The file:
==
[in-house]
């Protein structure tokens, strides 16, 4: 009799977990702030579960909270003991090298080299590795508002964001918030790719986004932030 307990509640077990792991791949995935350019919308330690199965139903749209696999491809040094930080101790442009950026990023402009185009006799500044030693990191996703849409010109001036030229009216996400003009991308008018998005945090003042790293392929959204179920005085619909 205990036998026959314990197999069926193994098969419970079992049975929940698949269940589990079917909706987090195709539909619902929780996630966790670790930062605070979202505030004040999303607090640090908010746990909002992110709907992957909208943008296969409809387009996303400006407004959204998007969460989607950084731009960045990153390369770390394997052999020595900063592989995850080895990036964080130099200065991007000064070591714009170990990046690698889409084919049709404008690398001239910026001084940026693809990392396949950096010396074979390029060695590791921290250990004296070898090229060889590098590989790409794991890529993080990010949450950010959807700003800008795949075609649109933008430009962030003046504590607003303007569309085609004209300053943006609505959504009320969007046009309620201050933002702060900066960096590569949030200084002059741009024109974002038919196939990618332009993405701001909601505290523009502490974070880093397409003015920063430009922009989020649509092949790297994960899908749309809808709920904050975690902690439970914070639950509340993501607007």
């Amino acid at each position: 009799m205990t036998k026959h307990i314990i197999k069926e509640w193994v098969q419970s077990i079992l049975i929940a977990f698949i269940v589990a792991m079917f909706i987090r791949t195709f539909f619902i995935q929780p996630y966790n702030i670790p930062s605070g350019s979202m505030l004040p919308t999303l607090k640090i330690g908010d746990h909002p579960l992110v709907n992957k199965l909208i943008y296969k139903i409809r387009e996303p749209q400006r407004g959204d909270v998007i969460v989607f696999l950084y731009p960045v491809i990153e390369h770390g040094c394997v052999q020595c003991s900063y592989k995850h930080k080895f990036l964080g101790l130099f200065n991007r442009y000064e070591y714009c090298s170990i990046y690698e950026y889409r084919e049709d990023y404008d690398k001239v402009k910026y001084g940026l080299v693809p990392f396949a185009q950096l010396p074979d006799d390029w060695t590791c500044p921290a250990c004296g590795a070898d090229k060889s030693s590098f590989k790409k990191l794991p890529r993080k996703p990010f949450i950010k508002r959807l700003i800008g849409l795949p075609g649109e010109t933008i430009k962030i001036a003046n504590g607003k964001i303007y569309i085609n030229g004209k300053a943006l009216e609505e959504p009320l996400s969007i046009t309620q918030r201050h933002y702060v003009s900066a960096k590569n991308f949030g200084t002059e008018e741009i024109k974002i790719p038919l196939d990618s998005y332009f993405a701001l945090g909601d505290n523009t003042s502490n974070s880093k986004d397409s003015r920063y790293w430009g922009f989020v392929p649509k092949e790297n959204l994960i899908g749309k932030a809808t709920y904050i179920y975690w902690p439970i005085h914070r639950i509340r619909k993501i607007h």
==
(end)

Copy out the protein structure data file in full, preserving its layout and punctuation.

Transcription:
[in-house]
């Protein structure tokens, strides 16, 4: 009799977990702030579960909270003991090298080299590795508002964001918030790719986004932030 307990509640077990792991791949995935350019919308330690199965139903749209696999491809040094930080101790442009950026990023402009185009006799500044030693990191996703849409010109001036030229009216996400003009991308008018998005945090003042790293392929959204179920005085619909 205990036998026959314990197999069926193994098969419970079992049975929940698949269940589990079917909706987090195709539909619902929780996630966790670790930062605070979202505030004040999303607090640090908010746990909002992110709907992957909208943008296969409809387009996303400006407004959204998007969460989607950084731009960045990153390369770390394997052999020595900063592989995850080895990036964080130099200065991007000064070591714009170990990046690698889409084919049709404008690398001239910026001084940026693809990392396949950096010396074979390029060695590791921290250990004296070898090229060889590098590989790409794991890529993080990010949450950010959807700003800008795949075609649109933008430009962030003046504590607003303007569309085609004209300053943006609505959504009320969007046009309620201050933002702060900066960096590569949030200084002059741009024109974002038919196939990618332009993405701001909601505290523009502490974070880093397409003015920063430009922009989020649509092949790297994960899908749309809808709920904050975690902690439970914070639950509340993501607007």
């Amino acid at each position: 009799m205990t036998k026959h307990i314990i197999k069926e509640w193994v098969q419970s077990i079992l049975i929940a977990f698949i269940v589990a792991m079917f909706i987090r791949t195709f539909f619902i995935q929780p996630y966790n702030i670790p930062s605070g350019s979202m505030l004040p919308t999303l607090k640090i330690g908010d746990h909002p579960l992110v709907n992957k199965l909208i943008y296969k139903i409809r387009e996303p749209q400006r407004g959204d909270v998007i969460v989607f696999l950084y731009p960045v491809i990153e390369h770390g040094c394997v052999q020595c003991s900063y592989k995850h930080k080895f990036l964080g101790l130099f200065n991007r442009y000064e070591y714009c090298s170990i990046y690698e950026y889409r084919e049709d990023y404008d690398k001239v402009k910026y001084g940026l080299v693809p990392f396949a185009q950096l010396p074979d006799d390029w060695t590791c500044p921290a250990c004296g590795a070898d090229k060889s030693s590098f590989k790409k990191l794991p890529r993080k996703p990010f949450i950010k508002r959807l700003i800008g849409l795949p075609g649109e010109t933008i430009k962030i001036a003046n504590g607003k964001i303007y569309i085609n030229g004209k300053a943006l009216e609505e959504p009320l996400s969007i046009t309620q918030r201050h933002y702060v003009s900066a960096k590569n991308f949030g200084t002059e008018e741009i024109k974002i790719p038919l196939d990618s998005y332009f993405a701001l945090g909601d505290n523009t003042s502490n974070s880093k986004d397409s003015r920063y790293w430009g922009f989020v392929p649509k092949e790297n959204l994960i899908g749309k932030a809808t709920y904050i179920y975690w902690p439970i005085h914070r639950i509340r619909k993501i607007h």